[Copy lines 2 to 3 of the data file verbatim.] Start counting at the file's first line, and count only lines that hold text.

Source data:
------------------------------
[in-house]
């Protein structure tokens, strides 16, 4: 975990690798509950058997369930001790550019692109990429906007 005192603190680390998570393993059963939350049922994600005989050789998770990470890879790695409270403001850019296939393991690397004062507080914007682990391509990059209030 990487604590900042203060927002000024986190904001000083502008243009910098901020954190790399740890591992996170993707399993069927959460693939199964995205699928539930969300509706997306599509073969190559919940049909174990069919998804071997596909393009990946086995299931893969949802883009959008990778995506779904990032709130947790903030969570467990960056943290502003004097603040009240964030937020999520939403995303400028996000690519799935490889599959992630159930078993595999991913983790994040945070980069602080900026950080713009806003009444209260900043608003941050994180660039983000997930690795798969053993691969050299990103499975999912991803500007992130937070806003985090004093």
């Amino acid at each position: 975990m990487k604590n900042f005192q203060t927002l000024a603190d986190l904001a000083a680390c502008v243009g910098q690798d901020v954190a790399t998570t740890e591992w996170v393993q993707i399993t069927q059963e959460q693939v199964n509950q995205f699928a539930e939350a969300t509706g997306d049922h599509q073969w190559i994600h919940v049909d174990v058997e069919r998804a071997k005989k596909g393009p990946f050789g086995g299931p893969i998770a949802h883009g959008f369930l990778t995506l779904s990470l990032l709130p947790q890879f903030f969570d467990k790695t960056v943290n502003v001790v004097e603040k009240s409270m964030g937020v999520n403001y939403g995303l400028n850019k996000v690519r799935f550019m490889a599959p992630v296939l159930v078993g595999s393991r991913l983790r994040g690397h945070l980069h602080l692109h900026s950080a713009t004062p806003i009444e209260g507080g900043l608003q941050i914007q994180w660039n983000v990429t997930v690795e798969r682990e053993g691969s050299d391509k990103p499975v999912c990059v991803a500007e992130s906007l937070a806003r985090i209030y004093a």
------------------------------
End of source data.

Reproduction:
């Protein structure tokens, strides 16, 4: 975990690798509950058997369930001790550019692109990429906007 005192603190680390998570393993059963939350049922994600005989050789998770990470890879790695409270403001850019296939393991690397004062507080914007682990391509990059209030 990487604590900042203060927002000024986190904001000083502008243009910098901020954190790399740890591992996170993707399993069927959460693939199964995205699928539930969300509706997306599509073969190559919940049909174990069919998804071997596909393009990946086995299931893969949802883009959008990778995506779904990032709130947790903030969570467990960056943290502003004097603040009240964030937020999520939403995303400028996000690519799935490889599959992630159930078993595999991913983790994040945070980069602080900026950080713009806003009444209260900043608003941050994180660039983000997930690795798969053993691969050299990103499975999912991803500007992130937070806003985090004093």
């Amino acid at each position: 975990m990487k604590n900042f005192q203060t927002l000024a603190d986190l904001a000083a680390c502008v243009g910098q690798d901020v954190a790399t998570t740890e591992w996170v393993q993707i399993t069927q059963e959460q693939v199964n509950q995205f699928a539930e939350a969300t509706g997306d049922h599509q073969w190559i994600h919940v049909d174990v058997e069919r998804a071997k005989k596909g393009p990946f050789g086995g299931p893969i998770a949802h883009g959008f369930l990778t995506l779904s990470l990032l709130p947790q890879f903030f969570d467990k790695t960056v943290n502003v001790v004097e603040k009240s409270m964030g937020v999520n403001y939403g995303l400028n850019k996000v690519r799935f550019m490889a599959p992630v296939l159930v078993g595999s393991r991913l983790r994040g690397h945070l980069h602080l692109h900026s950080a713009t004062p806003i009444e209260g507080g900043l608003q941050i914007q994180w660039n983000v990429t997930v690795e798969r682990e053993g691969s050299d391509k990103p499975v999912c990059v991803a500007e992130s906007l937070a806003r985090i209030y004093a």